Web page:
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Editorial December 2004 : Books for all Reasons
By Hilary Williamson

I've been making my list and checking it twice - haven't a clue who's been naughty or nice but I am finding all kinds of good reasons to give books as holiday gifts to friends and family. I'm piling my own choices up right now, ready for wrapping. We'll be posting our 2004 fiction favorites across genres very soon. And here are non-fiction selections to suit all kinds of reasons for reading ...

School of DreamsRon Clark's The Excellent 11 & Edward Humes' School of Dreams both make the grade for the educator on your list. A student to buy for? Give the gift of good advice from The O'Reilly Factor for Kids by Bill O'Reilly & Charles Flowers. Student shopping for parents? Give them insights into what makes teens tick via Rhett Godfrey's The Teen Code. Need a gift for a friend who's deep in the parenting trenches? They'll find moral support in Ed Young's Kid CEO: How to Keep Your Children From Running Your Life (good luck!)

Friends in mid-life? Cheer up the ladies with Sue Ellen Cooper's The Red Hat Society: Fun and Friendship After Fifty. And menopausal men will find Jed Diamond's The Irritable Male Syndrome enlightening. For the recently retired, there's The New Retirement by Jan Cullinane & Cathy Fitzgerald, and most elders will find useful tips in Jim Miller's The Savvy Senior. Health-conscious acquaintances? They'll appreciate Medical Tests That Can Save Your Life by David Johnson, David Sandmire & Daniel Klein.

Write AwayBudding authors will benefit from the excellent advice in Elizabeth George's Write Away. Aspiring inventors should own Harold Evans' They Made America to study how their predecessors succeeded. And Margo Annett's Actor's Guide to Auditions & Interviews will give resting actors on your list a helping hand. Any CEO can learn from The Wisdom of Alexander the Great by Lance Kurke, and you might as well throw in A Carrot A Day by Adrian Gostick & Chester Elton as a stocking stuffer.

Condensed Knowledge edited by Will Pearson, Mangesh Hattikudur & Elizabeth Hunt is great fun for trivia addicts, and wordsmiths will enjoy Mardy Grothe's Oxymoronica. Speaking of words, do you know any oenophiles? Patrick E. McGovern's Ancient Wine: The Search for the Origins of Viniculture is a must read for wine lovers. Anyone in your circle nostalgic for the 60s? Give 'em A Glass Half Full by Felix Dennis, and listen to the poet with a glass of holiday cheer (do keep it at least half full).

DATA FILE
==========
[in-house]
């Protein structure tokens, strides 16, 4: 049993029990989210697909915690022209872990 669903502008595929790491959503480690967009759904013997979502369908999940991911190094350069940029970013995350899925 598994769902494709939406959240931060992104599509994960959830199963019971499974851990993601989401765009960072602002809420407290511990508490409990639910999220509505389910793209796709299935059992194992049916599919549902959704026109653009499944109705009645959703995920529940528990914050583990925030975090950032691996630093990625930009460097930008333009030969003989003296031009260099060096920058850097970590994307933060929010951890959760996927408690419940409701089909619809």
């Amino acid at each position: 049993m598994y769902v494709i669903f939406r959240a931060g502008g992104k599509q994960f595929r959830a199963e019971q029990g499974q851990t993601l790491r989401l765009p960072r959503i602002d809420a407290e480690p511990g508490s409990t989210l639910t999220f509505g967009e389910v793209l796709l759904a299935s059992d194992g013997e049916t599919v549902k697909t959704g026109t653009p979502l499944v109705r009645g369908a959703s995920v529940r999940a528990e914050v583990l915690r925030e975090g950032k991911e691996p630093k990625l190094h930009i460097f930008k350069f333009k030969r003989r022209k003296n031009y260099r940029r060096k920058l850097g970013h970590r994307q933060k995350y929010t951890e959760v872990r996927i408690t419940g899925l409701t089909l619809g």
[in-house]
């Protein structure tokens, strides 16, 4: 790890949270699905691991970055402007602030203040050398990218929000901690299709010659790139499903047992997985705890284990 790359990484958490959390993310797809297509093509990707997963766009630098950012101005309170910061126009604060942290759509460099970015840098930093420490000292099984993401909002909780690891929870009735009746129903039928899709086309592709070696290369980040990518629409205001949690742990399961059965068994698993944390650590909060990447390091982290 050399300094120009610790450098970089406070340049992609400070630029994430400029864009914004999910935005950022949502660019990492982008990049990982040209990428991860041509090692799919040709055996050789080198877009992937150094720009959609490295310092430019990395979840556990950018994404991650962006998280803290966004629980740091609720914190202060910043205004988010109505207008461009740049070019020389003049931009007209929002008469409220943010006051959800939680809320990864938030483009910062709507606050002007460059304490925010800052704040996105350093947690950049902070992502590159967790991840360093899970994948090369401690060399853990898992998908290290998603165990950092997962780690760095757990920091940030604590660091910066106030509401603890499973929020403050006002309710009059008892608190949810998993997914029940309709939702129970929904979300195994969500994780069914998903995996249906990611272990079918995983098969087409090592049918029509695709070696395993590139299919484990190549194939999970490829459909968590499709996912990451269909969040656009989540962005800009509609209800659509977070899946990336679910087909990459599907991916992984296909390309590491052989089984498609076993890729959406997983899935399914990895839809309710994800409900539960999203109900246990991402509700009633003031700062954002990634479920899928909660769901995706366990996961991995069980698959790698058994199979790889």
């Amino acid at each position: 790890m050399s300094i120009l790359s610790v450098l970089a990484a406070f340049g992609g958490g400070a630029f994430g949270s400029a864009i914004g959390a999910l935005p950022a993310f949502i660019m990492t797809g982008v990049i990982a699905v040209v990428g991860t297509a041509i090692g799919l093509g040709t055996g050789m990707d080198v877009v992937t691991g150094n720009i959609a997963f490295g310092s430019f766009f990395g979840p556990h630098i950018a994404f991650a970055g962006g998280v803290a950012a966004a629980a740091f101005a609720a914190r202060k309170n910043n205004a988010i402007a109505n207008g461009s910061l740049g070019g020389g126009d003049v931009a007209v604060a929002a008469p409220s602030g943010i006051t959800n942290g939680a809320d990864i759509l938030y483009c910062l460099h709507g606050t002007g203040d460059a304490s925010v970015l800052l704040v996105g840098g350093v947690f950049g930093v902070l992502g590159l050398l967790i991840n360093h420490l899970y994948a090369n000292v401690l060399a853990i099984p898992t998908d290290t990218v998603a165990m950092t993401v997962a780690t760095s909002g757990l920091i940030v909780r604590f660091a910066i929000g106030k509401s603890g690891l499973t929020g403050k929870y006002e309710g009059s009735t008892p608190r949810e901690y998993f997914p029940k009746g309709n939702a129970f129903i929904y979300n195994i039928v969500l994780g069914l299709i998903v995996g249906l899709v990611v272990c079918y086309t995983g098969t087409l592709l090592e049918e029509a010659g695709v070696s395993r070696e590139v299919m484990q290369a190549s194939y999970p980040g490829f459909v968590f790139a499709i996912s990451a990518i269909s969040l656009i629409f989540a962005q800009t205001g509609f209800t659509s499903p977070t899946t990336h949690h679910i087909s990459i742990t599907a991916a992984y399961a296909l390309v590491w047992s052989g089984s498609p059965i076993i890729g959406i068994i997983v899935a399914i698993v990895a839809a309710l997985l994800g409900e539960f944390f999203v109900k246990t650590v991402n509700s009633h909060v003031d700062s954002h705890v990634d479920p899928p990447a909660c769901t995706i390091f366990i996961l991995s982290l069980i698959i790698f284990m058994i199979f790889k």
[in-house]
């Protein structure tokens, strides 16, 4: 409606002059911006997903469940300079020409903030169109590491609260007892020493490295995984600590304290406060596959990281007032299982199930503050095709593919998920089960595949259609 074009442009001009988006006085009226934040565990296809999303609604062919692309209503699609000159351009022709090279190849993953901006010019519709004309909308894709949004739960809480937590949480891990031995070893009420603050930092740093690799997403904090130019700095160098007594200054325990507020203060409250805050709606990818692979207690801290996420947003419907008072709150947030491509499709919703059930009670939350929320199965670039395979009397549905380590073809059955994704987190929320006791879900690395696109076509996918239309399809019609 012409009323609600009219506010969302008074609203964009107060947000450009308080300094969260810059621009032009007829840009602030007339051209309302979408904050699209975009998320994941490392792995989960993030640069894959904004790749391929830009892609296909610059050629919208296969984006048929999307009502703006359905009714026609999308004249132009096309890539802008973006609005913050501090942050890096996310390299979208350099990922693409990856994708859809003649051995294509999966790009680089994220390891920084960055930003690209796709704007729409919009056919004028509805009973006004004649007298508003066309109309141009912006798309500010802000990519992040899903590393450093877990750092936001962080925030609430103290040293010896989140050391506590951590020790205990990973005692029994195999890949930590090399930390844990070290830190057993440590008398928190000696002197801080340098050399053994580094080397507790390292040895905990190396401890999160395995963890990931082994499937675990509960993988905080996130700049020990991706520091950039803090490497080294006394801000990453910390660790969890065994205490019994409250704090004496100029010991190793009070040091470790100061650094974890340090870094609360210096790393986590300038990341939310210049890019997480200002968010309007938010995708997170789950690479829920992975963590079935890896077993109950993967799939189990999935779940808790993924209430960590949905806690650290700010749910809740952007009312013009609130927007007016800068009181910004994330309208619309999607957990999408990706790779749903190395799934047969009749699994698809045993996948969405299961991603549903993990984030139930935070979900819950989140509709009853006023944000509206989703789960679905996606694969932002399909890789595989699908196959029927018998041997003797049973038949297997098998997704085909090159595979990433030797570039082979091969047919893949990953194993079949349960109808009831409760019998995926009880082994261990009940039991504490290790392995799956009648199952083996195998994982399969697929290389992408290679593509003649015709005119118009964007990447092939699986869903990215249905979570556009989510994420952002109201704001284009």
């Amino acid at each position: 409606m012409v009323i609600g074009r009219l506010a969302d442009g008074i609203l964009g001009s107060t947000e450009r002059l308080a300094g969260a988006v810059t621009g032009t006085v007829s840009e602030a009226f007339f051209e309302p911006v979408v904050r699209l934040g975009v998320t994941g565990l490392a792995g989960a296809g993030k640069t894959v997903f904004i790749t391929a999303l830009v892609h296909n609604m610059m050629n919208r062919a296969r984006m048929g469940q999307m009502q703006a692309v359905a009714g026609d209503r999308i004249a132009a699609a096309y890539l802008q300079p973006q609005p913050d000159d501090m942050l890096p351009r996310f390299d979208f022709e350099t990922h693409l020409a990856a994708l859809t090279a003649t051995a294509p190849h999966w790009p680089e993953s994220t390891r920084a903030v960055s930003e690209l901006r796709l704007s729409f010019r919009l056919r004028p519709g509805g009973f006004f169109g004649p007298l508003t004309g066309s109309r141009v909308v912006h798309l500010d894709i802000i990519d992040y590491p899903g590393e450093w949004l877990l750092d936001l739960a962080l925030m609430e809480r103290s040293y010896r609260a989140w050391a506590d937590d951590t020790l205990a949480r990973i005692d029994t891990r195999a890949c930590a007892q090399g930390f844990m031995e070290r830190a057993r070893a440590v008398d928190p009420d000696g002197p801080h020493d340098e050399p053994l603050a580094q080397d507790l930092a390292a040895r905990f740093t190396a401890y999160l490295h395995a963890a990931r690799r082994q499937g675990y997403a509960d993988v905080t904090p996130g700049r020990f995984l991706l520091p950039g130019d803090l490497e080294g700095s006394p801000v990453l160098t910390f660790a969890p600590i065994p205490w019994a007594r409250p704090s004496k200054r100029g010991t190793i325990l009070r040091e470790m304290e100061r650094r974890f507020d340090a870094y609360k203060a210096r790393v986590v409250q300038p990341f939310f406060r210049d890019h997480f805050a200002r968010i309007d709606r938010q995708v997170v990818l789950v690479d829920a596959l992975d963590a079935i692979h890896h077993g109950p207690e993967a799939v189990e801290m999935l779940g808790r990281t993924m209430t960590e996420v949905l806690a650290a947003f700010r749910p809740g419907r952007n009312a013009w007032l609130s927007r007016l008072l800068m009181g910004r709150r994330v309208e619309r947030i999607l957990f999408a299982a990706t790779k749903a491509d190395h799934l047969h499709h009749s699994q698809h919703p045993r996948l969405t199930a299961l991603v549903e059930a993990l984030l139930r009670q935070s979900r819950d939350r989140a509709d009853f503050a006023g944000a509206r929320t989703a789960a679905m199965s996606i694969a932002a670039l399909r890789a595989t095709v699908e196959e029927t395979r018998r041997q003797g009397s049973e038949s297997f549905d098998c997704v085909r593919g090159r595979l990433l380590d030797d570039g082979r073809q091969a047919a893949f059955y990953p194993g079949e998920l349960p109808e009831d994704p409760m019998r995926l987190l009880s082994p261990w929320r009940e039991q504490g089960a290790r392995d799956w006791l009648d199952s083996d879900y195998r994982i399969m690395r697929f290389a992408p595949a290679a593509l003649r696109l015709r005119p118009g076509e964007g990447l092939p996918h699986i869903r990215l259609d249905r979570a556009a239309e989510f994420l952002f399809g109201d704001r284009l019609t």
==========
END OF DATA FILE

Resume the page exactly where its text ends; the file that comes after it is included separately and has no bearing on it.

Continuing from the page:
It's Your WorldKnow any vegetarians? Give 'em The Vegetarian Family Cookbook by Nava Atlas, and tuck Aliza Green's Field Guide to Produce into their stocking while you're at it. For a herbalist, Sarah Garland's The Complete Book of Herbs & Spices says it all, a lovely book. Environmentalists will be cheered by the success story told in Greenpeace by Rex Weyler, and intrigued by Alanna Mitchell's visits to environmental hotspots in Dancing at the Dead Sea. And any teen activist needs a copy of Mikki Halpin's It's Your World - If You Don't Like It, CHANGE IT.

For the fitness fanatic, we have Core Performance by Mark Verstegen & Pete Williams. Martial artists will be enthralled by William Scott Wilson's The Lone Samurai. Anyone interested in meditation will enjoy David Fontana's Meditation week by week. Those seeking the spiritual need go no further than The Wisdom of Forgiveness by The Dalai Lama & Victor Chan. And give someone in search of inspiration Phyllis Strupp's The Richest of Fare: Seeking Spiritual Security In The Sonoran Desert.

Merry KitschmasAfter the holiday feasting, all but the Twiggy shaped will need The Rosedale Diet by Ron Rosedale & Carol Colman. For a Martha Stewart wannabe, offer The Art of Napkin Folding by Gay Merrill Gross (or give it to the kids along with the job of setting the holiday tables). And if you're looking for something just for laughs, wrap up Merry Kitschmas: The Ultimate Holiday Handbook by Michael D. Conway & Peter Medilek.

Happy (well read) holidays to all!
Note: Opinions expressed in reviews and articles on this site are those of the author(s) and not necessarily those of BookLoons.